APA Calls on Congress to Support Medical Associations
Medical associations provide the House of Medicine with the educational resources and support they need to provide the highest quality of care during this crisis as well as in the future. While APA remains in solid financial standing, it like many other associations had to cancel its annual meeting as well as other conferences, which are sources of revenue. As such, APA applauds Rep. Chris Pappas (D-NH) for introducing H.R. 6697, which would amend the CARES Act’s Paycheck Protection Program to allow certain nonprofit organizations, like APA and other medical associations, to participate. APA also joined numerous medical and dental specialty associations in a letter calling for emergency financial relief in early April.


PPE and Safety

APA Joins Mental Health Organizations in a Call for Additional Personal Protective Equipment (PPE) for Behavioral Health Care Professionals
On April 1st, APA CEO & Medical Director Saul Levin joined the leadership of Mental Health America, the National Alliance on Mental Illness, and the National Council for Behavioral Health in a letter to Vice President Mike Pence concerning the shortage of PPE for health professionals in residential MH/SUD treatment facilities. The letter notes the particular challenges of providing treatment amid the COVID-19 public health crisis in a safe manner for patients and providers alike, and that the lack of PPE has exacerbated an existing workforce shortage in these facilities.

APA Joins the Council of Medical Specialty Societies in Advising the Administration on Enforcing Social Distancing and PPE
The Council of Medical Specialty Societies, representing more than 800,000 physicians across 45 specialties, including APA put out a statement on April 2nd strongly urging action to ensure safer working conditions for physicians and other healthcare professionals on the frontline of direct patient care. The statement called for the distribution of adequate PPE across the U.S. and stated that, while these items are in short supply, physicians should be allowed to bring their own PPE to protect themselves and their patients. CMSS and APA also sent a letter to the administration requesting their leadership in supporting science-based recommendations on social distancing measures to slow the spread of the virus. The letter calls for a nationwide effort, noting that statewide efforts alone are an insufficient response to the pandemic.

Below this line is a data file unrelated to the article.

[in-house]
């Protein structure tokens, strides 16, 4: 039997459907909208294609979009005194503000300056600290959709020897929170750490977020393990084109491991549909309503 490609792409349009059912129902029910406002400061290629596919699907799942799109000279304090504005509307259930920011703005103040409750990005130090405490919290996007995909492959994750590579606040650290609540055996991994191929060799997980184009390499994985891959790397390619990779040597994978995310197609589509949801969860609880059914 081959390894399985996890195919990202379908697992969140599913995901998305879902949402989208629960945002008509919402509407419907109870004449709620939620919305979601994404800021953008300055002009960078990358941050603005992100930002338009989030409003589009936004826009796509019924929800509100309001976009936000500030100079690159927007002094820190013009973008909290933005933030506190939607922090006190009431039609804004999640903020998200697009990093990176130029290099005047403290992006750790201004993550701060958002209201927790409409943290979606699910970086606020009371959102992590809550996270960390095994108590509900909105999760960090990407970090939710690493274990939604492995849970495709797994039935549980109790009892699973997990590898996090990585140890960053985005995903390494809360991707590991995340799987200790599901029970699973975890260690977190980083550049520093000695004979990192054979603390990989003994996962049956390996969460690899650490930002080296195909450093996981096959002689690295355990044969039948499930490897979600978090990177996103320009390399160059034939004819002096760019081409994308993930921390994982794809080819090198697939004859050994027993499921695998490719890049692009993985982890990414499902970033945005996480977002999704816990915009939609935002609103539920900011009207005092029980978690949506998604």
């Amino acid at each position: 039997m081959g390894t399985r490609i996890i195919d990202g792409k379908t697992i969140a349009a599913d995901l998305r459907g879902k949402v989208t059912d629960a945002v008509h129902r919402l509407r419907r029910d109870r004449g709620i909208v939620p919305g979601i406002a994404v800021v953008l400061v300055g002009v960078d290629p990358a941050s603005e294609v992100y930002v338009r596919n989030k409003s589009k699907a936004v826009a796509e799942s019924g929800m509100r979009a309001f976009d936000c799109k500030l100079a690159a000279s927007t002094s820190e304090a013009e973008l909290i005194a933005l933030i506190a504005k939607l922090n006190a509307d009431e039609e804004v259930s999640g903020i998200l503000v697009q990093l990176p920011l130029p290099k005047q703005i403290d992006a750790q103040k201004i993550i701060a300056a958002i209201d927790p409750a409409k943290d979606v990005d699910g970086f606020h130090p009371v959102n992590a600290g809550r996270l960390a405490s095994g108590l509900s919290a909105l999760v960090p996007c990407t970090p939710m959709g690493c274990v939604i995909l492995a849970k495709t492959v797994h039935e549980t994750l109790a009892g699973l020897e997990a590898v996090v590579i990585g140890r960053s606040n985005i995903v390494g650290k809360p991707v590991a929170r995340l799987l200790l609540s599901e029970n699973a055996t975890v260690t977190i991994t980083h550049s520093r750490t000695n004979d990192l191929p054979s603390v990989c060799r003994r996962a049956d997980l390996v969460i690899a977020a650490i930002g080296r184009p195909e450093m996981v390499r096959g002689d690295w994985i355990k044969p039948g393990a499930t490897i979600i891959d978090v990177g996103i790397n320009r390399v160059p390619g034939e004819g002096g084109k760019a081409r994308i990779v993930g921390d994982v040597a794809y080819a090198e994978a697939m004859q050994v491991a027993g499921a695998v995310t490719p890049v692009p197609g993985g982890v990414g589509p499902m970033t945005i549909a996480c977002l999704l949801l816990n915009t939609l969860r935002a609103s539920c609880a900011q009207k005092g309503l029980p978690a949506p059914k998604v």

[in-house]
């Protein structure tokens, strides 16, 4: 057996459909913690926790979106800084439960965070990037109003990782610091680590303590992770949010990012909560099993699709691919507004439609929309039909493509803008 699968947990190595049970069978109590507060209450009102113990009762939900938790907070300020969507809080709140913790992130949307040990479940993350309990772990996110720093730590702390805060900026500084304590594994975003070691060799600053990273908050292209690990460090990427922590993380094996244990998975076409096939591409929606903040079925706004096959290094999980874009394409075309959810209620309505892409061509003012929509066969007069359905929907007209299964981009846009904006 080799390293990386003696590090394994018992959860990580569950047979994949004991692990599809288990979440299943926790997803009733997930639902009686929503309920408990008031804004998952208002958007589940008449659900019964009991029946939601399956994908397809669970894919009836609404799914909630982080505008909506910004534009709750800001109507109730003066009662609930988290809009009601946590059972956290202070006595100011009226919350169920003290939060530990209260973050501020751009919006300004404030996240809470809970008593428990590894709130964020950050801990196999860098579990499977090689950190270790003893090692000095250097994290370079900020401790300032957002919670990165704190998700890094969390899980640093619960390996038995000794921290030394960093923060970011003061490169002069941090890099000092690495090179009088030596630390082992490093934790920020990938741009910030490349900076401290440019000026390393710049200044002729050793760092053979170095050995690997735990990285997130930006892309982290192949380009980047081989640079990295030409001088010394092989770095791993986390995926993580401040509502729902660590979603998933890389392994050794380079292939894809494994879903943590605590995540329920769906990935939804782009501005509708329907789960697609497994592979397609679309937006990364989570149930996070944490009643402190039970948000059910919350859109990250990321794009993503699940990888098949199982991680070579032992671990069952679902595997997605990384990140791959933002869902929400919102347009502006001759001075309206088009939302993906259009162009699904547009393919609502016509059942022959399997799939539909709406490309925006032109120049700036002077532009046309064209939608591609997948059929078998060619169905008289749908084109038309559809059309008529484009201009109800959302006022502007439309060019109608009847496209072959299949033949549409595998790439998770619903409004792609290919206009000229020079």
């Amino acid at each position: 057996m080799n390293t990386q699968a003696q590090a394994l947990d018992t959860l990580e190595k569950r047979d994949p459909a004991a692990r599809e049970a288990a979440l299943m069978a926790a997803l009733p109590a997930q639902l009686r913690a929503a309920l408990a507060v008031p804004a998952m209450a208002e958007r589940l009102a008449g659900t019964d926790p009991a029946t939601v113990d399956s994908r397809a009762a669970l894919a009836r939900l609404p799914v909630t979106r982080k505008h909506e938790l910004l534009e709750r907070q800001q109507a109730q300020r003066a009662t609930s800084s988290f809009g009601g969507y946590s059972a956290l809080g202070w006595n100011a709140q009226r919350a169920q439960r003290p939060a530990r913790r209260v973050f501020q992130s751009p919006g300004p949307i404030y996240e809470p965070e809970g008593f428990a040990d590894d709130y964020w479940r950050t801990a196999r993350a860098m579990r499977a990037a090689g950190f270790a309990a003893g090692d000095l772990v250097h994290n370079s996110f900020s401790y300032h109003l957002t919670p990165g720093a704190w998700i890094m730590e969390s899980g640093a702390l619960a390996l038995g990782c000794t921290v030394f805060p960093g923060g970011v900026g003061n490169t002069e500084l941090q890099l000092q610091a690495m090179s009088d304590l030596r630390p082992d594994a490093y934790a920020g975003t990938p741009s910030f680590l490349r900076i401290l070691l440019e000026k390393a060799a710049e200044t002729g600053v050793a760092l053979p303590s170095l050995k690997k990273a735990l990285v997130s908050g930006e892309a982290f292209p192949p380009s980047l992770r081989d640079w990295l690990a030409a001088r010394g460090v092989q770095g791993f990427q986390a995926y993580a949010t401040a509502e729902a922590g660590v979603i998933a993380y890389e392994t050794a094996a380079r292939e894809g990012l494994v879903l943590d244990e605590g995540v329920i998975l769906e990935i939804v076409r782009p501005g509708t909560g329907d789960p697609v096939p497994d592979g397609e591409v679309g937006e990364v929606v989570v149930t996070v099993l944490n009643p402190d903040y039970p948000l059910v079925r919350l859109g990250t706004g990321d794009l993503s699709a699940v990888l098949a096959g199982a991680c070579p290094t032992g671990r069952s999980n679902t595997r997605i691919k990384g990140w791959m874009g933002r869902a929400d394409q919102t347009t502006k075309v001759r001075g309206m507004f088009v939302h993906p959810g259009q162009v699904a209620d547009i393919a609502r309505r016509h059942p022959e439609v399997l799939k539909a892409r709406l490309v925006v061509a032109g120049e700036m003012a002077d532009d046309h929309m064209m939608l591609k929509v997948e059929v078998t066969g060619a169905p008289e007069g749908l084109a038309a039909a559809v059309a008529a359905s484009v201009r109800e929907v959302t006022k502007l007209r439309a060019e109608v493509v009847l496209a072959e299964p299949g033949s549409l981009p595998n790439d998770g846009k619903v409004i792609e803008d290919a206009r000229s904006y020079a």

Minority Health

APA and Stakeholder Groups Urge CMS to Extend Medicaid Postpartum and Approve Select Section 1115 Waivers During COVID-19
APA, alongside several healthcare organizations, urged Administrator Verma to invoke flexibilities granted to CMS, through the declaration of a national emergency, to expeditiously approve pending Section 1115 Waivers and work with additional states to ensure that postpartum women who rely on the Medicaid program receive continuous coverage one year after delivery. Citing the United States’ rising maternal mortality rate, the letter stated that CMS should prioritize this at-risk population and take action to increase coverage for women by supporting state efforts to expand Medicaid coverage one year postpartum.

APA Requests Data Collection on COVID-19’s Impact on Vulnerable Populations